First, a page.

L'enzyme de conversion de l'angiotensine (kininase II). Aspects moléculaires et physiologiques.

Translated title of the contribution: Angiotensin converting enzyme (kininase II). Molecular and physiological aspects

O. Costerousse, E. Jaspard, J. Allegrini, Lei Wei, F. Alhenc-Gelas

Research output: Contribution to journalArticle

4 Citations (Scopus)

Abstract

The angiotensin I-converting enzyme (kininase II, ECA) is a membrane bound enzyme anchored to the cell membrane through a single transmembrane domain located near its carboxyterminal extremity. Secretion of ACE by the cell occurs most likely as a result of a posttranslational cleavage of the membrane anchor and intracellular region. The ACE molecule is organized into two large highly homologous domains, each bearing consensus sequences for zinc binding in metallopeptidases. Site directed mutagenesis allowed to establish that both domains bear in fact a functional active site, able to convert angiotensin I into angiotensin II and to hydrolyze bradykinin or substance P. The two active sites of ACE, however, do not display the same sensitivity to anion activation (the C terminal active site being more chloride activatable) and also differs in kinetic parameters for peptide hydrolysis. The C terminal active site can hydrolyze faster angiotensin I and substance P and the N terminal active site is able to perform a peculiar endoproteolytic cleavage of an in vitro substrate of ACE, the luteinizing hormone releasing hormone. Both active sites bind with a high affinity, competitive inhibitors but the Kd of the reaction can vary up to 10 between the two active sites. All together, these observations suggest that ACE contains two active sites, whose structure is not exactly identical. They may have a different substrate specificity, however this remains speculative at the present time. Concerning the regulation of ACE gene expression in man, population studies indicated that the large interindividual variability in plasma ACE levels is genetically determined. An insertion/deletion polymorphism located in an intron of ACE gene is associated with differences in the level of ACE in plasma and cells. The physiological and clinical implications of these observations is discussed.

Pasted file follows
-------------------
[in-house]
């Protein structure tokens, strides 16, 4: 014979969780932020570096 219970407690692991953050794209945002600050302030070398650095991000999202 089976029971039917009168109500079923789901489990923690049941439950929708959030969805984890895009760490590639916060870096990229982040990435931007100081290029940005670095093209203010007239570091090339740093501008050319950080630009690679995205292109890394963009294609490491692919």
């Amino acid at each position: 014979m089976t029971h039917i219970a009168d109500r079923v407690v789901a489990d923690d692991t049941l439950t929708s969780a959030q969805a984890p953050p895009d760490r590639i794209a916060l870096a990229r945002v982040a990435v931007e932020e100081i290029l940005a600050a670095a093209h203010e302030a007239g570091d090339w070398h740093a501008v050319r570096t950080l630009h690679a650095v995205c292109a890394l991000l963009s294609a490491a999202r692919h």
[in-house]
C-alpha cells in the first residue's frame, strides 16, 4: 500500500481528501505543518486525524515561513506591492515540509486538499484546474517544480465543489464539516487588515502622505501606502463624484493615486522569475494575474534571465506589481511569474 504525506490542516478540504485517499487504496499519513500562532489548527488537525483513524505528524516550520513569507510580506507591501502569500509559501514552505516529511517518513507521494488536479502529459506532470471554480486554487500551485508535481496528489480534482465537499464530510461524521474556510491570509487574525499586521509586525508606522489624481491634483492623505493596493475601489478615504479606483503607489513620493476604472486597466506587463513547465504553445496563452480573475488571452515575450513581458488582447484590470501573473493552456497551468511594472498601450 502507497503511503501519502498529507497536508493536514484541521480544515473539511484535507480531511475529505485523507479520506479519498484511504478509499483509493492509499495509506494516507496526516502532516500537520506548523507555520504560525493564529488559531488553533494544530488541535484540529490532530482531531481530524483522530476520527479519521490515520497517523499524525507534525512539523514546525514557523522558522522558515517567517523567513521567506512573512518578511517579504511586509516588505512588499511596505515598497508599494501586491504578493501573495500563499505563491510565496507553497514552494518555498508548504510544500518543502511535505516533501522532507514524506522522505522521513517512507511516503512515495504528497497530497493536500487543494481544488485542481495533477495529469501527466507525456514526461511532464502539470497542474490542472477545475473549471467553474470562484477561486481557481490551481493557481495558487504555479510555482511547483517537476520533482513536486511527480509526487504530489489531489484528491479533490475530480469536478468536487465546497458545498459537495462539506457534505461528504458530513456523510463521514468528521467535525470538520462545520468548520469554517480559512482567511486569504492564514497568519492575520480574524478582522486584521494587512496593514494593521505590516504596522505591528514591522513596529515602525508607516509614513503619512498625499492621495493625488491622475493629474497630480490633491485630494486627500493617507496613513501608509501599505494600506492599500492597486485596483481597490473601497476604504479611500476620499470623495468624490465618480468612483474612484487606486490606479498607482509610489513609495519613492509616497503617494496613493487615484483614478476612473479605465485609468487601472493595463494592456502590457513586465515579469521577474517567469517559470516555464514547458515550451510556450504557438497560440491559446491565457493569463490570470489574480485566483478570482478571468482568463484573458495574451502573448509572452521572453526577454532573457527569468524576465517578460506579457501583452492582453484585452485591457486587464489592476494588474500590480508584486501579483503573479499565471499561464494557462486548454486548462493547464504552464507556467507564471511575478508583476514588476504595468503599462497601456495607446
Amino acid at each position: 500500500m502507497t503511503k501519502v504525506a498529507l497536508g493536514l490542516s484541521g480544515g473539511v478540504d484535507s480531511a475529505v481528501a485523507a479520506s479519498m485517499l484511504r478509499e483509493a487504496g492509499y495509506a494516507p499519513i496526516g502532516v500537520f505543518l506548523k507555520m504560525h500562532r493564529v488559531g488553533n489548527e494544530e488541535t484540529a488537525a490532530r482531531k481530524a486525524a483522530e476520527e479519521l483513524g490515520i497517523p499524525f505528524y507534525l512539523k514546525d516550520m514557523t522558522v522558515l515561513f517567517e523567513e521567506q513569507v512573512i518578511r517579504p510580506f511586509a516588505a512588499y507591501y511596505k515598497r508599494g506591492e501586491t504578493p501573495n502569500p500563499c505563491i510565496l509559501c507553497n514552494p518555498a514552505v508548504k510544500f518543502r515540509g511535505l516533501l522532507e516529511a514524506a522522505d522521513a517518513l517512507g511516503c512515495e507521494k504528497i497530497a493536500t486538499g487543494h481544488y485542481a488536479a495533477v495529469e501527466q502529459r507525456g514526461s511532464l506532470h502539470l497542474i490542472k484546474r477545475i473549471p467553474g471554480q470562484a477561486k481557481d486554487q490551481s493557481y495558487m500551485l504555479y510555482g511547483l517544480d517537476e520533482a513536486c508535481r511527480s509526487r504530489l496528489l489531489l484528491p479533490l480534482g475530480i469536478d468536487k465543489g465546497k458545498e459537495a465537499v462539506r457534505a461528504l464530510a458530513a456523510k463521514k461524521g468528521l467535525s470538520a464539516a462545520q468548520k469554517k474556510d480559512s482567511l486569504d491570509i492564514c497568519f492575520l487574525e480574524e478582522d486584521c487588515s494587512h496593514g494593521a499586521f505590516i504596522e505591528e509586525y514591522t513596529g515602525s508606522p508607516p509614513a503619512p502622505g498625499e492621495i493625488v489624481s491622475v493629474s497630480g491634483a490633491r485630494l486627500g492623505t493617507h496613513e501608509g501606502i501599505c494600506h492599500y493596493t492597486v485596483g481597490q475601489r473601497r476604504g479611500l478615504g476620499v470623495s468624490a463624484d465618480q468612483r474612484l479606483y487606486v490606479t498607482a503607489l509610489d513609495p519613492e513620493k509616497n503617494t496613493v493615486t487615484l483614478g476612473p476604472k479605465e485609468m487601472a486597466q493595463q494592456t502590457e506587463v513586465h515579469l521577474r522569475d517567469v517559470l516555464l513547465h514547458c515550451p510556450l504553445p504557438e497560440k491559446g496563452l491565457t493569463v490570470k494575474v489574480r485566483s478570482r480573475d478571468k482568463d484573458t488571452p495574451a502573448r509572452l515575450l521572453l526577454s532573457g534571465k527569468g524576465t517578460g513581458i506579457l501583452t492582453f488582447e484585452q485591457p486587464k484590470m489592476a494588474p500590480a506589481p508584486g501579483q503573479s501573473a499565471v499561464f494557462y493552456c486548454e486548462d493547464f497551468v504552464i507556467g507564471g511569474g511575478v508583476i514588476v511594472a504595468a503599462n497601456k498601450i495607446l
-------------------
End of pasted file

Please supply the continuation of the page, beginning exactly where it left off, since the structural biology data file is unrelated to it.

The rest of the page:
Original languageFrench
Pages (from-to)586-598
Number of pages13
JournalComptes Rendus des Seances de la Societe de Biologie et de Ses Filiales
Volume186
Issue number6
StatePublished - 1992
Externally publishedYes

Fingerprint

Angiotensin I
Peptidyl-Dipeptidase A
Substance P
Catalytic Domain
Bearings (structural)
Membranes
Plasmas
Mutagenesis
Metalloproteases
Bradykinin
Substrates
Cell membranes
Anchors
Polymorphism
Kinetic parameters
Gene expression
Gonadotropin-Releasing Hormone
Angiotensin II
Introns
Anions

ASJC Scopus subject areas

  • Biochemistry, Genetics and Molecular Biology(all)

Cite this

L'enzyme de conversion de l'angiotensine (kininase II). Aspects moléculaires et physiologiques. / Costerousse, O.; Jaspard, E.; Allegrini, J.; Wei, Lei; Alhenc-Gelas, F.

In: Comptes Rendus des Seances de la Societe de Biologie et de Ses Filiales, Vol. 186, No. 6, 1992, p. 586-598.

Research output: Contribution to journalArticle

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